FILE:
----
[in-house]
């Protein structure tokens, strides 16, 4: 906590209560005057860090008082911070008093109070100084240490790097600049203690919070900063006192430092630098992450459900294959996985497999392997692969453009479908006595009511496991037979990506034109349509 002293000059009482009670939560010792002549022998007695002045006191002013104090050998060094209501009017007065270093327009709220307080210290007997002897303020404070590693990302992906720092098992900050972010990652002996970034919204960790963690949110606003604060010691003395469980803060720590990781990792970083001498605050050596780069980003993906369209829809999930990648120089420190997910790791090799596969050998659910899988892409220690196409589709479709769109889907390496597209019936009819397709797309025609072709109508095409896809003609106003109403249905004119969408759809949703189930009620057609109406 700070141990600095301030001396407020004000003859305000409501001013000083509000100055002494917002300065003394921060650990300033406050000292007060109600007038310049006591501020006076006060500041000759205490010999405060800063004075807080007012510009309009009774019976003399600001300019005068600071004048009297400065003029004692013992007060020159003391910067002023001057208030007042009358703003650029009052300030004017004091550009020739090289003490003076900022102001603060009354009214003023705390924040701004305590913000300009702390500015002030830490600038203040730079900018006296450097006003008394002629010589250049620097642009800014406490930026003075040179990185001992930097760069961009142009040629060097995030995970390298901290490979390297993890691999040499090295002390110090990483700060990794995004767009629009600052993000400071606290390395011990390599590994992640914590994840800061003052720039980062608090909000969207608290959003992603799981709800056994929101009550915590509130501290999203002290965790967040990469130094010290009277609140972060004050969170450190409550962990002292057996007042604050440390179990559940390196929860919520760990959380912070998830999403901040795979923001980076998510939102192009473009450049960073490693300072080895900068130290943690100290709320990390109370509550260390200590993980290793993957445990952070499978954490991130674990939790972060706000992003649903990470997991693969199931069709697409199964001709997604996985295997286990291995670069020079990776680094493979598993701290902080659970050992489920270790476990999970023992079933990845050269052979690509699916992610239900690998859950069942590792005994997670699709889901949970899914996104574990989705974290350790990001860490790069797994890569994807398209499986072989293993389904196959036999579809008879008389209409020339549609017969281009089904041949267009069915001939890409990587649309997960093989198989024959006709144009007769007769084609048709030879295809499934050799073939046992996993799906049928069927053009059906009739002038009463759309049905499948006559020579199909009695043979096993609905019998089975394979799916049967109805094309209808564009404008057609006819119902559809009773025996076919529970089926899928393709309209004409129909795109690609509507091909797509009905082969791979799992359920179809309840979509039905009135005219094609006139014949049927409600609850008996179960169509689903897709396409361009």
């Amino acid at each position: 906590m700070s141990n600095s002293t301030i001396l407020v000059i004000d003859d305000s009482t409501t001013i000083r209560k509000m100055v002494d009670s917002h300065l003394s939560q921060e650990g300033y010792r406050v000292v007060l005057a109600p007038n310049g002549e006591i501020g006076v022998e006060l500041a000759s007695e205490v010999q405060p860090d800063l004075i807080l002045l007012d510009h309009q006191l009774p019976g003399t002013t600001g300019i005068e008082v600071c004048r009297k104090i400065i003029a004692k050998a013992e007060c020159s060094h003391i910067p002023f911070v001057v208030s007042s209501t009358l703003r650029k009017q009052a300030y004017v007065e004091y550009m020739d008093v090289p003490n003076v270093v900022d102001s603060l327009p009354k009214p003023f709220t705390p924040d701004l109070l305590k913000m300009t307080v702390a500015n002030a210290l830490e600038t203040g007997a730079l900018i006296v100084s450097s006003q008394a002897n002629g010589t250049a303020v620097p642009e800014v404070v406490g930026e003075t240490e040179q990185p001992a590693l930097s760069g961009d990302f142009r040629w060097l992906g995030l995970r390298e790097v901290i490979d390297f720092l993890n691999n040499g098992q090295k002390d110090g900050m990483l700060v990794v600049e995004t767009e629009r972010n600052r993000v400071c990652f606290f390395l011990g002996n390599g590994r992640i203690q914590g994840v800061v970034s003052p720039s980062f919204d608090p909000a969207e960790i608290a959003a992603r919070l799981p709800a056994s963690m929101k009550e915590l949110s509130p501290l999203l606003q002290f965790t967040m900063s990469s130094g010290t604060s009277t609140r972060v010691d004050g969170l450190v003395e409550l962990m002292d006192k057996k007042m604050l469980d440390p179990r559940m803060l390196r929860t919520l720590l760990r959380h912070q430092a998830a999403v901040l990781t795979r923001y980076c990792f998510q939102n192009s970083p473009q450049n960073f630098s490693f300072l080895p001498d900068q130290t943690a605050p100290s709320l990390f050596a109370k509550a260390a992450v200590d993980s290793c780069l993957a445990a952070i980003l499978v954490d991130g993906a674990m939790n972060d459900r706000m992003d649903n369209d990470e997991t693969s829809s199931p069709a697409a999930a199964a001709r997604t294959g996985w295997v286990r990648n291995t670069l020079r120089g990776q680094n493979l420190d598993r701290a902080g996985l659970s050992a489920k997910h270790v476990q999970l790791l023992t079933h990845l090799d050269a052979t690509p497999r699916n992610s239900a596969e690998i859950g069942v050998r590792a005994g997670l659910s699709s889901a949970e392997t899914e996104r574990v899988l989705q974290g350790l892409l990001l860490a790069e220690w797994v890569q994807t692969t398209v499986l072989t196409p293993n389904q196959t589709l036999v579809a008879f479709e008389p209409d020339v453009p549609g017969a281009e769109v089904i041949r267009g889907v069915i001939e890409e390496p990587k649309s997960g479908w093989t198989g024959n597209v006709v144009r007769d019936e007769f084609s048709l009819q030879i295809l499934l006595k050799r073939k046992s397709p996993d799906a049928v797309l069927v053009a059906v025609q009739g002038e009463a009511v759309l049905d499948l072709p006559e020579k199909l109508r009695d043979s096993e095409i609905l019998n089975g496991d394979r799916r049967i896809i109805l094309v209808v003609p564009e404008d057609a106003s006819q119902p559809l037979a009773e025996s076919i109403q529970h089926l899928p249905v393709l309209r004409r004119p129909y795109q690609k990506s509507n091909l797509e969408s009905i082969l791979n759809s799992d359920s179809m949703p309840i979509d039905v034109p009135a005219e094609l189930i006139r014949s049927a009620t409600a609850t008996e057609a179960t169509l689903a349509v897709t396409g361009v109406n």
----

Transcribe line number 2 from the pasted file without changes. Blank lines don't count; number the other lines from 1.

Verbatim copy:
């Protein structure tokens, strides 16, 4: 906590209560005057860090008082911070008093109070100084240490790097600049203690919070900063006192430092630098992450459900294959996985497999392997692969453009479908006595009511496991037979990506034109349509 002293000059009482009670939560010792002549022998007695002045006191002013104090050998060094209501009017007065270093327009709220307080210290007997002897303020404070590693990302992906720092098992900050972010990652002996970034919204960790963690949110606003604060010691003395469980803060720590990781990792970083001498605050050596780069980003993906369209829809999930990648120089420190997910790791090799596969050998659910899988892409220690196409589709479709769109889907390496597209019936009819397709797309025609072709109508095409896809003609106003109403249905004119969408759809949703189930009620057609109406 700070141990600095301030001396407020004000003859305000409501001013000083509000100055002494917002300065003394921060650990300033406050000292007060109600007038310049006591501020006076006060500041000759205490010999405060800063004075807080007012510009309009009774019976003399600001300019005068600071004048009297400065003029004692013992007060020159003391910067002023001057208030007042009358703003650029009052300030004017004091550009020739090289003490003076900022102001603060009354009214003023705390924040701004305590913000300009702390500015002030830490600038203040730079900018006296450097006003008394002629010589250049620097642009800014406490930026003075040179990185001992930097760069961009142009040629060097995030995970390298901290490979390297993890691999040499090295002390110090990483700060990794995004767009629009600052993000400071606290390395011990390599590994992640914590994840800061003052720039980062608090909000969207608290959003992603799981709800056994929101009550915590509130501290999203002290965790967040990469130094010290009277609140972060004050969170450190409550962990002292057996007042604050440390179990559940390196929860919520760990959380912070998830999403901040795979923001980076998510939102192009473009450049960073490693300072080895900068130290943690100290709320990390109370509550260390200590993980290793993957445990952070499978954490991130674990939790972060706000992003649903990470997991693969199931069709697409199964001709997604996985295997286990291995670069020079990776680094493979598993701290902080659970050992489920270790476990999970023992079933990845050269052979690509699916992610239900690998859950069942590792005994997670699709889901949970899914996104574990989705974290350790990001860490790069797994890569994807398209499986072989293993389904196959036999579809008879008389209409020339549609017969281009089904041949267009069915001939890409990587649309997960093989198989024959006709144009007769007769084609048709030879295809499934050799073939046992996993799906049928069927053009059906009739002038009463759309049905499948006559020579199909009695043979096993609905019998089975394979799916049967109805094309209808564009404008057609006819119902559809009773025996076919529970089926899928393709309209004409129909795109690609509507091909797509009905082969791979799992359920179809309840979509039905009135005219094609006139014949049927409600609850008996179960169509689903897709396409361009």